Home > News > Archive > 10th January 2007

Death, injury and flames legacy of festive season

Courtesy of Te Awamutu Courier
House Fire

By Dean Taylor

It must be the blackest summer for the region ever as police teams from Te Awamutu and further afield investigate the murder of a Te Awamutu man in Kawhia on New Year’s Day, a serious assault in Kihikihi just four days earlier and an arson in Kihikihi.

Te Awamutu’s detective sergeant Ross Patterson returned to work on Thursday, December 28 and that night was called to a suspicious fire in Walmsley Street, Kihikihi. Just 24 hours later he was heading another investigation after a brawl in Kihikihi’s main street left a Te Awamutu man fighting for his life in Waikato Hospital’s Intensive Care Unit.

Dennis Tua Brown (37) was the victim of a violent assault, possibly hit on the head by a weapon. He has since been shifted to the hospital’s High Dependency Unit where he remains in serious condition.

Then on New Year’s Day the whole nation was shocked by news that there had been a murder in the sleepy seaside village of Kawhia. Te Awamutu man Gareth Pehina Te Huia (23) died of stab wounds after a fight in Apakura Street shortly after 5am. He and the accused, 41-year-old Te Kuiti man Perry William Tuwhangai, were acquainted according to family, and had been partying at a nearby property. In a further twist, assault victim Brown and murder victim Te Huia are cousins. Te Huia was also one of the men arrested for disorderly behaviour for being involved in the Kihikihi brawl.


But CIB head detective senior sergeant Mike Whitehead says that is where the relationship between the two incidents stops.
Police swooped on Kawhia following the report and have to date taken statements from more than 60 people who were at the scene during, or soon after, the fatal assault.

Tuwhangai appeared in Hamilton District Court and was remanded in custody without plea.

Enquiry head detective sergeant Neville Ross says he is reasonably sure police have identified and spoken to everyone who can assist with the case. However, he says if anyone believes they have information and have not spoken to police, they can contact him at the Te Awamutu Station (872 0100).

Mr Ross says after a disappointing initial reaction to police intervention, the people involved in the enquiry have been generally co-operative.


Kawhia constable Craig Blakely was awoken to news of the murder at about 5.30am when two men rushed to the local station. As he prepared himself to attend, and tried to contact reinforcement police staying off-site, the two men turned their frustrations on police property.

Mr Blakely confronted the men, who were attacking police cars, and they then turned on him. He suffered facial injuries and cuts and had to wait for other officers to assist before he could attend the murder scene, complete with his own injuries.

Police and ambulance staff were met by a hostile crowd, which initially hindered the operation. Mr Ross says people were fuelled by alcohol and emotion and reacted badly. He described as highly disappointing the assault on constable Blakely, and obstruction of police and ambulance officers at the scene, but says once police established control people soon calmed down and became more co-operative.

Owners of the Apakura Street house, where an all-night party had been conducted, laid the matter to rest later on New Year’s Day when they torched the building. Police say they had completed their scene investigations, so were not really concerned about the fire, apart from some mediation between the family that owned the condemned house and neighbours whose properties suffered some superficial damage.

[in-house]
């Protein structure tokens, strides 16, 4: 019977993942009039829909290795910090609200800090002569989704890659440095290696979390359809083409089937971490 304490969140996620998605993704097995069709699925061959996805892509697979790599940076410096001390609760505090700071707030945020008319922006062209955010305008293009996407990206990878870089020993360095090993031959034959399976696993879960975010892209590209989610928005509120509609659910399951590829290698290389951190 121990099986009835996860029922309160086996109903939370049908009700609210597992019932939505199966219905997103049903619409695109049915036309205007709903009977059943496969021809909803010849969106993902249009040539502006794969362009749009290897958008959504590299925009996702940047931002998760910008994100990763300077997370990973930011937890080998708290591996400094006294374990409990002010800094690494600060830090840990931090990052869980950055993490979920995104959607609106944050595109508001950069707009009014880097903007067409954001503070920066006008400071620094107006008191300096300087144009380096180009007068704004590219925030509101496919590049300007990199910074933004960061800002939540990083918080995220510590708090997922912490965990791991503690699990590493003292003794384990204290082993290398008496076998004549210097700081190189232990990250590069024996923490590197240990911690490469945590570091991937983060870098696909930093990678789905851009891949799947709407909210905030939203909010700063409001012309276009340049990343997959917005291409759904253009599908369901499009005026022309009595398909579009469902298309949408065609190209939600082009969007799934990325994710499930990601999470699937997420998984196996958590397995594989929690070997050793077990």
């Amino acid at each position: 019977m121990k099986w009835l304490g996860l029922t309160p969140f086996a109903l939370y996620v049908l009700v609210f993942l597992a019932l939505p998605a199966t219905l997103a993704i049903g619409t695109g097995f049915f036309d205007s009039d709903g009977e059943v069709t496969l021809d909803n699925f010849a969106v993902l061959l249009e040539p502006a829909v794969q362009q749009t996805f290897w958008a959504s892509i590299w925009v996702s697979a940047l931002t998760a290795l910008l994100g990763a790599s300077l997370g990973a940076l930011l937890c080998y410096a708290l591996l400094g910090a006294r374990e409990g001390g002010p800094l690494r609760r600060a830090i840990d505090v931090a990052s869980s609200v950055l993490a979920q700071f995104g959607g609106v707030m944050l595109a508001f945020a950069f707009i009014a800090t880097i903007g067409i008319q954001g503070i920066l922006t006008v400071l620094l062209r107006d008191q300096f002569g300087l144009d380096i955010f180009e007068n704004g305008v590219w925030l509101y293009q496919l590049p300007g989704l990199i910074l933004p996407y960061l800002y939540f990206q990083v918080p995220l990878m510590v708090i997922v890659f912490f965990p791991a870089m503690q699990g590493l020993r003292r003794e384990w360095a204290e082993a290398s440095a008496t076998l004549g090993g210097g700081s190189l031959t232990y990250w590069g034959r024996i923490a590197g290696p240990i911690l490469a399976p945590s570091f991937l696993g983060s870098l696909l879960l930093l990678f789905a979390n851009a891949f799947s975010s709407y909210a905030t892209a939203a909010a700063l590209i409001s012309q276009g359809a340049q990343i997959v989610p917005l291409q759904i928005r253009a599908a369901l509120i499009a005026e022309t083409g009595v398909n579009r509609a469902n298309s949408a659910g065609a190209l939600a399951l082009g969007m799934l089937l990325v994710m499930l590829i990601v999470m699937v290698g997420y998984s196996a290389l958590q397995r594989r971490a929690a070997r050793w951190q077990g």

Two men aged 20 and 22 were arrested and charged with assaulting Mr Blakely and intentional damage to police property. They appeared in court and were remanded on bail until Thursday, January 25. One man has since been arrested for breaching bail.

Their actions, and those of people at the crime scene towards emergency staff, were reminiscent of what also took place during the brawl at Kihikihi. Medical attention for Brown was not immediately available as members of both fighting groups turned on police.


Mr Patterson describes the scene as riotous, especially when everyone involved began throwing missiles, initially aimed at each other, at police, who at the time were concerned about a victim and quelling further violence.

Police say the fight was pre-arranged - they had already been called earlier to break the groups up and had found weapons hidden in Rewi Maniapoto Reserve.

Initial reports the fight had spilled from the Star Tavern were unfounded according to police. They also have conflicting stories about the victim’s involvement.

Star Tavern publican Podge Macpherson told the Courier Brown had been drinking in the bar and went outside for a smoke and accidentally got involved in the brawl which had moved from the reserve, across the State Highway and into the alleyway beside the pub, between Lyon Street and Leslie Street.


Mr Patterson says someone involved in the fight, or a witness, must know who or what hit the victim. Up to 50 people were involved in, or observing, the fight when police arrived. The brawl continued for about 15 minutes.

The groups of mainly local young men, plus a few out-of-town reinforcements, armed themselves with bludgeon type weapons, hid extra weapons nearby earlier in the day, and met to ‘sort things out’.

Mr Patterson says police need to identify and speak to everyone involved in the brawl, and identify those who inflicted the serious assault on Brown.

He is disappointed at the number of people reluctant to give information. Anyone who believes they have information that could assist police, especially independent witnesses, are asked to contact Mr Patterson at the Te Awamutu Station (872 0100).